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Warning to Bar/Restaurant Owners: Failure to Pay Sales Taxes Can Result in Loss of Liquor License

The Minnesota Sun reports that the owner of the King of Diamonds strip club in Inver Grove Heights pleaded guilty in federal court to one count of filing a false income tax return Thursday, Dec. 11.

According to information from the U.S. Department of Justice, 65 year old Lawrence Frank Kladek, enter his guilty plea after striking a plea deal with prosecutors.

The club owner was indicted in September on four counts of tax evasion and five counts of filing false tax returns.

Kladek owes the IRS close to one million dollars after using an ATM at his strip club to siphon money into a special account each time a customer made an ATM withdrawal.

Kladek used the money to make investments and pay personal bills. He admitted receiving $1.2 million in unreported income between 2000 and 2004.

According to the Sun, the deal was structured in such a way to allow Kladek to keep his liquor license:

The deal included postponing Kladek’s initial hearing to Dec. 11, to ensure that the Inner Grove Heights City Council approved the strip club’s liquor license Dec. 8.

The city indicated that it would revoke the license if Kladek were federally convicted, which federal prosecutors said could harm his ability to repay the government.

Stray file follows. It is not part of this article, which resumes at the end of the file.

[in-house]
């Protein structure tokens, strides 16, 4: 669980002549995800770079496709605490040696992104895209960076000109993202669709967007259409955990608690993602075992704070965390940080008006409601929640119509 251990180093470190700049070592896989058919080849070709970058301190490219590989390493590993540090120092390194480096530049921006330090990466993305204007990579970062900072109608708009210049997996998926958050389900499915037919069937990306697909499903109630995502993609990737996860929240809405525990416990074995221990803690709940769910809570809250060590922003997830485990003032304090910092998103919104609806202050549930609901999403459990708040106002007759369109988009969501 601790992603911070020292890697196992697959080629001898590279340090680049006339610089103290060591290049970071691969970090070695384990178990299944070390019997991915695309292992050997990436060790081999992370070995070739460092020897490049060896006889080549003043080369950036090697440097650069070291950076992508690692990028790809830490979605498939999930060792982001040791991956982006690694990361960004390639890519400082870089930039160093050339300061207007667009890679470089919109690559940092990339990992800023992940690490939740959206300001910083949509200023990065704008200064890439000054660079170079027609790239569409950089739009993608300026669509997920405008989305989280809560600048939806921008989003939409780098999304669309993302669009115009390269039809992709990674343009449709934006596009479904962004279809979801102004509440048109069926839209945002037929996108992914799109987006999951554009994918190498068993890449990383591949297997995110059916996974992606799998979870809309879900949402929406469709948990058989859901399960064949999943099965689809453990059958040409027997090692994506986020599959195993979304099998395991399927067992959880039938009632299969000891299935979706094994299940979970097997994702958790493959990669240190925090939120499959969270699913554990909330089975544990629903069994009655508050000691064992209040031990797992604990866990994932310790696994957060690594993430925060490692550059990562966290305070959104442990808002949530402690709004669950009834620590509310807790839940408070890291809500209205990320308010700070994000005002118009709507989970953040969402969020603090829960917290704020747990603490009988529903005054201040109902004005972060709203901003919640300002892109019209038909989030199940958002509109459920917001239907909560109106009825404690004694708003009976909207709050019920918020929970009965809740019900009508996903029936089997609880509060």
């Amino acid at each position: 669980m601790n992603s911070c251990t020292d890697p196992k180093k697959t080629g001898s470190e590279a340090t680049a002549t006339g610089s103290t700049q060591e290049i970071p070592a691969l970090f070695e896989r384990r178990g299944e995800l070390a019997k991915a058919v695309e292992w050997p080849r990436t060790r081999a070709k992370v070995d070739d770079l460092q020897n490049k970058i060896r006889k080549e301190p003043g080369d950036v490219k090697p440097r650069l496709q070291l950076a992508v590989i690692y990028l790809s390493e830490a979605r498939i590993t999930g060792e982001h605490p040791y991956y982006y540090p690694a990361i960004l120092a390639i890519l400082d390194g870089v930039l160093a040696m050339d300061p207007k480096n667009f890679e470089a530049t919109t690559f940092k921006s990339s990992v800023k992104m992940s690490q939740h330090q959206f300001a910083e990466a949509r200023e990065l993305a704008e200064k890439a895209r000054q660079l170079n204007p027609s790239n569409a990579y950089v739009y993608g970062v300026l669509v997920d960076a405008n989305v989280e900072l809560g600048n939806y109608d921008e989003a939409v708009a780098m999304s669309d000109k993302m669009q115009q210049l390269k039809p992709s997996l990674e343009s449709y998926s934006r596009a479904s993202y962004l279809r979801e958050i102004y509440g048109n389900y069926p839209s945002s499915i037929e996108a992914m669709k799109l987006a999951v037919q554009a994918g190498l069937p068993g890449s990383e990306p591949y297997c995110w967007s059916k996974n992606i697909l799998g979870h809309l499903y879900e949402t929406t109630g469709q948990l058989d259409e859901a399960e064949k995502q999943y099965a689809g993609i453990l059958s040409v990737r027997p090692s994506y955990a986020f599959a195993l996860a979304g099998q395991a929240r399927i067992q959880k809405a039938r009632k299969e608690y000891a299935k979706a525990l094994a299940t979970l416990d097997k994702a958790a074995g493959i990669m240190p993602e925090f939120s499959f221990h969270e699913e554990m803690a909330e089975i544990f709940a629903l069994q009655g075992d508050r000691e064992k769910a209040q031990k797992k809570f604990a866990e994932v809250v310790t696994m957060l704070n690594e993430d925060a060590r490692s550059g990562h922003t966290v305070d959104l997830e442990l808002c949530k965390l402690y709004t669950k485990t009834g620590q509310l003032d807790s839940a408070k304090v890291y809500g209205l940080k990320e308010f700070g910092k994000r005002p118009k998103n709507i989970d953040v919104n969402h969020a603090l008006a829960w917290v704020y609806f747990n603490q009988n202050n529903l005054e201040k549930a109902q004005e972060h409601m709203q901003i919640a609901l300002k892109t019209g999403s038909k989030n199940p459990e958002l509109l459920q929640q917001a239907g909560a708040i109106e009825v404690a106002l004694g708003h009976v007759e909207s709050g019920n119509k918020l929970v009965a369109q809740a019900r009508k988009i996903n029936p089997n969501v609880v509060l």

U.S. District Court Judge Patrick Schiltz will sentence Kladek at a later date. The maximum penalty for the crime is three years imprisonment.

Warning to Liquor License Holders:

Read the terms of your liquor license very carefully. All states impose conditions that require the licensee to comply with state and federal tax laws. The commission of a felony usually results in a forfeiture of the license.

A Case in Point:

We recently represented a Florida liquor licensee in connection with a criminal charge of Theft of State Funds in Excess of $100,000 for failure to remit the sales taxes he collected from his sports bar patrons. This is a first degree felony and, if he were adjudicated guilty of this crime, he would have lost his liquor licenses and, therefore, his ability to make a living.

We had the taxpayer amend all of his tax returns and make voluntary restitution of the additional tax owed. Then we arranged a plea with the State of Florida to the lesser included offense of Theft of State Funds Less than $20,000, a third degree felony. Because our client had made efforts to rectify the situation, the Judge agreed to withhold adjudication of guilt to allow our client to keep his liquor licenses.

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